Local investment firm negotiates $8 billion ship-building deal with Canadian government


By Joe Tash

Ordinarily, a much larger financial investment firm would have been sitting at a table with representatives of the Canadian government, hammering out an agreement to facilitate an $8 billion ship-building contract.

But there was local resident Todd Wilson, along with his partners in a small, San Diego-based company, holed up in a hotel conference room in Ottawa just a few days before Christmas.

“Nobody’s going home for Christmas until this deal’s done,” Wilson said in a recent interview, regarding his mindset at the negotiations in December 2011. Wilson and the other negotiators cancelled their homebound flights several times in an effort to push through to the deal’s conclusion. “It was a long and hard, complex negotiation. When you got it done, you felt satisfied.”

Wilson and two colleagues, local residents Kurt Wickham and Joel Weinstein, founded W Partners, their investment advisory firm, in 2009. The company, which was based in Carmel Valley until recently, when it moved to La Jolla, offers investment banking services to companies in such areas as mergers and acquisitions, raising capital, and other types of transactions.

The deal in Canada, concluded last fall and winter, was by far the firm’s largest, Wilson said. Through a previous business relationship with Montana billionaire Dennis Washington, W Partners served as financial adviser to one of Washington’s companies, Seaspan Marine Corp., as it negotiated a deal with the Canadian government to build seven non-combat ships, including a polar ice-breaker.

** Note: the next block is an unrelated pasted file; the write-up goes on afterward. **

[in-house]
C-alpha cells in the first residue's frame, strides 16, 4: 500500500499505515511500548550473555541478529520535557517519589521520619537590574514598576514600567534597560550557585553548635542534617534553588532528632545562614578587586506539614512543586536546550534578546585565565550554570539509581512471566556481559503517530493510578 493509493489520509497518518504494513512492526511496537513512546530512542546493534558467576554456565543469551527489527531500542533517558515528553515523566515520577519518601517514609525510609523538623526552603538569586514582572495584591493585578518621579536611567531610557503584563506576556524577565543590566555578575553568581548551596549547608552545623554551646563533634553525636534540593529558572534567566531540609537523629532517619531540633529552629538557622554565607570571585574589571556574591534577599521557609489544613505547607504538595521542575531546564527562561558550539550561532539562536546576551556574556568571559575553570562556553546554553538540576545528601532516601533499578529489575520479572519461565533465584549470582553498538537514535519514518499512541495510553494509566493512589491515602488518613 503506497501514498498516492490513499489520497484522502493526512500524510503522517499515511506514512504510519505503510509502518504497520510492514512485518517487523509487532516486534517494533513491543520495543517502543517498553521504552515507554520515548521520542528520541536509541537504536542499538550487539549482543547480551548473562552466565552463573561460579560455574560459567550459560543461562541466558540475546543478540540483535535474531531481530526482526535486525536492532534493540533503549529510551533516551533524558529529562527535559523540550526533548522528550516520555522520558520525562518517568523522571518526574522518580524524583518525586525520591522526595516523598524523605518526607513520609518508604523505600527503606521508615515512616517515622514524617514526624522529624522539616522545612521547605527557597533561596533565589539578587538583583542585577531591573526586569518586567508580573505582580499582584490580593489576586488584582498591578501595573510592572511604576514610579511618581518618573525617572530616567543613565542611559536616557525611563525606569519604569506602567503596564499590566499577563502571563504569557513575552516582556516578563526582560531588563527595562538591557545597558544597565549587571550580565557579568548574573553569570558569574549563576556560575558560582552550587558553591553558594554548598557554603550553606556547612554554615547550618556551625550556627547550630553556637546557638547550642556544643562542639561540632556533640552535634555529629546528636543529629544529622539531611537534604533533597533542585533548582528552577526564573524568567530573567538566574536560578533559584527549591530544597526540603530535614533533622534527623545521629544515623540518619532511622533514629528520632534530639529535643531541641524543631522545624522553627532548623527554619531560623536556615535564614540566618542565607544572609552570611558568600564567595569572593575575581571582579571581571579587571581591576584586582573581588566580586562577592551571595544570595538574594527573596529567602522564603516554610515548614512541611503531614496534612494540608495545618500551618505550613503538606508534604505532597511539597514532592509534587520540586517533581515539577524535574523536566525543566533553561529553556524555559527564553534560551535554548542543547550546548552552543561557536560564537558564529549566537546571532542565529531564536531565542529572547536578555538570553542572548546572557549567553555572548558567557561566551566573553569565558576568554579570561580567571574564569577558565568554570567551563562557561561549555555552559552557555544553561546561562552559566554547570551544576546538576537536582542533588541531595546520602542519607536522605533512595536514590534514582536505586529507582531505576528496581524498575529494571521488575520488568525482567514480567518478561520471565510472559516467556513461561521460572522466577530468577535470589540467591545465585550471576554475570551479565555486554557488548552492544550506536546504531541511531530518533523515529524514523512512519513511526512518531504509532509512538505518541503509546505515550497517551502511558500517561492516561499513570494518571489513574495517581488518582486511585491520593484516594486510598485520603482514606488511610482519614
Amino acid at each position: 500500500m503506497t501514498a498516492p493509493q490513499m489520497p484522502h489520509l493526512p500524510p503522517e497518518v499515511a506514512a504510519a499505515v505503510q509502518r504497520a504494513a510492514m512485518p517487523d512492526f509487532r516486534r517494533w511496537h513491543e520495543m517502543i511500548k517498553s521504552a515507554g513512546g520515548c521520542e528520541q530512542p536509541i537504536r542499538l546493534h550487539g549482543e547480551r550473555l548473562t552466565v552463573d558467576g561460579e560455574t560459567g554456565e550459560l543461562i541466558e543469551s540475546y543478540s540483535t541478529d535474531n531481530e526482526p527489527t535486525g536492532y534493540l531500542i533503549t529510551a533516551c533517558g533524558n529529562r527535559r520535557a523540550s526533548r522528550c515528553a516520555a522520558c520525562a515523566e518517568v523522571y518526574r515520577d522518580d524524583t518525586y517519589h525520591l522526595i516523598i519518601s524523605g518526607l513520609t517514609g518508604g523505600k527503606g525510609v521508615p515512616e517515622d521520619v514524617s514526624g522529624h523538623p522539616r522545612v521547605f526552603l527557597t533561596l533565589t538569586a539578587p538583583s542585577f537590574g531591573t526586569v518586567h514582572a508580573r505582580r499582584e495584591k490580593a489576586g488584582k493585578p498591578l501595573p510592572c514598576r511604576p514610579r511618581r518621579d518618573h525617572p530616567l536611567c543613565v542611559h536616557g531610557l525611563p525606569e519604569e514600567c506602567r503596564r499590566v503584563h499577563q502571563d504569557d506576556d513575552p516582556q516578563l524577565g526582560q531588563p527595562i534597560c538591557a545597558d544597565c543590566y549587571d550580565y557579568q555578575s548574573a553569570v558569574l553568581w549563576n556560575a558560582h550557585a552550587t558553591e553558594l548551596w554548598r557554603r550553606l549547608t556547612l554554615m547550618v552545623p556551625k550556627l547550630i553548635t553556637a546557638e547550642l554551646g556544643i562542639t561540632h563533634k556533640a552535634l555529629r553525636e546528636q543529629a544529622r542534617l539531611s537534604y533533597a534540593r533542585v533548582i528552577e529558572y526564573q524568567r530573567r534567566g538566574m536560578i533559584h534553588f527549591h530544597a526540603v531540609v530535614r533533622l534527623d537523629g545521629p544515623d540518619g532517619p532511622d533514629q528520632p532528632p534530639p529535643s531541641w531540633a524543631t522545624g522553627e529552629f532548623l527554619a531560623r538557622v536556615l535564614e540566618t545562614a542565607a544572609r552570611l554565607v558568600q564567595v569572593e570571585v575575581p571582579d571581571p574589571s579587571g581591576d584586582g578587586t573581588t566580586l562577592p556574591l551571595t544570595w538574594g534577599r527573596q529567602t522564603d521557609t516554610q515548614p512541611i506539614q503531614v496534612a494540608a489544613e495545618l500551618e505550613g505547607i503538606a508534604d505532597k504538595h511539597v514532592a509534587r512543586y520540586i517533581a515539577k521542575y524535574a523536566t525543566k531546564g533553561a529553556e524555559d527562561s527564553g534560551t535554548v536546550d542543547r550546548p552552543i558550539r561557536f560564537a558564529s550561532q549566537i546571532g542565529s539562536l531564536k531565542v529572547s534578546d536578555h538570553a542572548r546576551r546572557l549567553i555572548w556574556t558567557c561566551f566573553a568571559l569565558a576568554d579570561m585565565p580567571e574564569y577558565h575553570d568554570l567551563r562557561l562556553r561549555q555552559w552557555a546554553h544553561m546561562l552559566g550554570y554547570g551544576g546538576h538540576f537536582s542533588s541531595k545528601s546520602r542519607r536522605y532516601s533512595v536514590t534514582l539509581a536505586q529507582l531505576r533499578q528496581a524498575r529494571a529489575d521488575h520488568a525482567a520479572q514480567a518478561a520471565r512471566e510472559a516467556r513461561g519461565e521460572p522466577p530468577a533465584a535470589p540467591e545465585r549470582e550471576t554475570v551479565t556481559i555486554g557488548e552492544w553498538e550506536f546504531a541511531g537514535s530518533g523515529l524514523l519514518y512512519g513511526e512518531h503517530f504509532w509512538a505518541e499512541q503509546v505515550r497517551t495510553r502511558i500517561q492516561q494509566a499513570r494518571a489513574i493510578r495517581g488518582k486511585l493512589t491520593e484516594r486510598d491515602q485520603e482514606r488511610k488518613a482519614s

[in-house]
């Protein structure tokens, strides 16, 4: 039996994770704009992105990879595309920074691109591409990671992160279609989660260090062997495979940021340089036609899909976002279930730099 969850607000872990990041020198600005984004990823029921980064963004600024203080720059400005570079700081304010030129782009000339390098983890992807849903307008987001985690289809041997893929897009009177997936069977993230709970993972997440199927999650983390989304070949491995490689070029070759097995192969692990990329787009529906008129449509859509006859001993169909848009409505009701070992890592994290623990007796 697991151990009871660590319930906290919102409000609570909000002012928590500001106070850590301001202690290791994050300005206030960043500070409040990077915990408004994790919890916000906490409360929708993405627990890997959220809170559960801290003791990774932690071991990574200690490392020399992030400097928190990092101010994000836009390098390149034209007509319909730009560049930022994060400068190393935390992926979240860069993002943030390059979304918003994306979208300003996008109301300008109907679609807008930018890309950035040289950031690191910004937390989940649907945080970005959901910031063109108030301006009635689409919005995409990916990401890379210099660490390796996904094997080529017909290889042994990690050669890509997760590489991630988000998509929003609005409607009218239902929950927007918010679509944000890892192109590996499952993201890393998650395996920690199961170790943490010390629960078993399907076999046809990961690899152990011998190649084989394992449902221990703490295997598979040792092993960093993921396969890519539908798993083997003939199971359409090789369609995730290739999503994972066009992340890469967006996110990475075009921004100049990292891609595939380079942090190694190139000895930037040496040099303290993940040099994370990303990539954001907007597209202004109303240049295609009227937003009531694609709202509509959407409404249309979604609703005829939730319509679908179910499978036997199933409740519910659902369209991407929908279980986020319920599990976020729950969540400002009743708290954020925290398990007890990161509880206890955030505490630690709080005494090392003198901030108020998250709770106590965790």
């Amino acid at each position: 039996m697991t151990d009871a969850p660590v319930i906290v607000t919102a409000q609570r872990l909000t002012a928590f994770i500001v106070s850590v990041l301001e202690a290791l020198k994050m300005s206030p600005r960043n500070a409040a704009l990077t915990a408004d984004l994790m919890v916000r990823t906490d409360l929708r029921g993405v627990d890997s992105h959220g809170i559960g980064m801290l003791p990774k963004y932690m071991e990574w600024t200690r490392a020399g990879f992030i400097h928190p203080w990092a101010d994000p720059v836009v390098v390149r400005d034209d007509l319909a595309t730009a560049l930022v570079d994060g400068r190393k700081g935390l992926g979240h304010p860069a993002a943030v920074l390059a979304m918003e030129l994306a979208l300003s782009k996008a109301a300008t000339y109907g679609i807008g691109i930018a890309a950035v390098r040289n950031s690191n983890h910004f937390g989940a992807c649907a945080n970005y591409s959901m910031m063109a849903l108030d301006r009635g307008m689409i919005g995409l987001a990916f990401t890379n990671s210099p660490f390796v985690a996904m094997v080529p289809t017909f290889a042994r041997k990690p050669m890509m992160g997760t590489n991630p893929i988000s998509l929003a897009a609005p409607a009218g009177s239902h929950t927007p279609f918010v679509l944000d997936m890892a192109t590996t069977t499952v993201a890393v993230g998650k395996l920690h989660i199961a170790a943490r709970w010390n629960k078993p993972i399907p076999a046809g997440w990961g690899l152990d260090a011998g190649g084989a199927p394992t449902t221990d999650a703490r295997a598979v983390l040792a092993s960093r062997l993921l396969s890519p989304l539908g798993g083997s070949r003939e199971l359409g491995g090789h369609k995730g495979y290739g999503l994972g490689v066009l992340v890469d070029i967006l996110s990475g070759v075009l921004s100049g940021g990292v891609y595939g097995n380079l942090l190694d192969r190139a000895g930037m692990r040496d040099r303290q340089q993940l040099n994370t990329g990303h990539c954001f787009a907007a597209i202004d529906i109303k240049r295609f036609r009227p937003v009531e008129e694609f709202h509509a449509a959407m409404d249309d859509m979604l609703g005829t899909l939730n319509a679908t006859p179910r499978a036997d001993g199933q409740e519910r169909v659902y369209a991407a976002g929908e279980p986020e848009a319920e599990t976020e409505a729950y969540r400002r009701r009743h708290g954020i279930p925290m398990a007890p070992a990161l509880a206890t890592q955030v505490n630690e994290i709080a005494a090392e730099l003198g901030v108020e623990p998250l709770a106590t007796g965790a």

After helping Seaspan win the ship-building bid, Wilson said, W Partners helped negotiate an “umbrella agreement,” which serves as a framework for future ship-building contracts. W Partners is also assisting Seaspan in raising capital for upgrades to its shipyards in Vancouver and Victoria, British Columbia, in preparation for the ship construction, which is expected to begin next year.

The three partners, who each have young families — Wilson and Wickham each have four children, and Weinstein has two — hope to leverage their experience in the Seaspan deal to assist U.S. companies in similar ventures, Wilson said.

All three worked together at RA Capital Advisors in San Diego before setting up their own investment firm. Between the three, they have experience working with financial firms in New York, London and San Francisco as well.

“What we offer middle-market companies is unique in San Diego: Locally based M&A (merger and acquisition) expertise from a team that draws upon more than 30 years of investment banking experience including public and private companies of all sizes across a variety of industries,” Wickham said.

“Warren Buffett is famous for saying that he tap dances to work each day because it is so much fun. I feel the same way, we really form deep relationships with our clients to help them execute critical M&A and financing transactions, and although it’s challenging to provide thoughtful advice, it is very rewarding,” said Weinstein.

According to Wilson, W Partners works with business owners who want to sell their company or raise capital to acquire another company. Among the tasks they might handle are assisting in determining a company’s value, identifying potential buyers and negotiating a deal.

Part of that process is learning about the specific business. “We want to understand the business as well as the business owner,” Wilson said.

Ordinarily, the partners target transactions in the range of $20 million to $200 million, but the Canadian deal turned out to be much larger.

As W Partners seeks to build on its early successes (they’ve completed five transactions to date), Wilson said he is seeing improvement in the business climate.

“There’s a definite sense of activity picking up,” he said. “We feel optimistic because there’s a lot of pent-up demand for quality businesses.”

When the partners are not researching or advising on business deals, Wilson said, they might be found coaching Little League baseball or soccer, or serving on a nonprofit board.

“We’re Wall Street guys but we’re in San Diego for a reason,” said Wilson, a surfer who travels to Fiji annually in search of waves. “We don’t want to be living in a concrete jungle in New York.”

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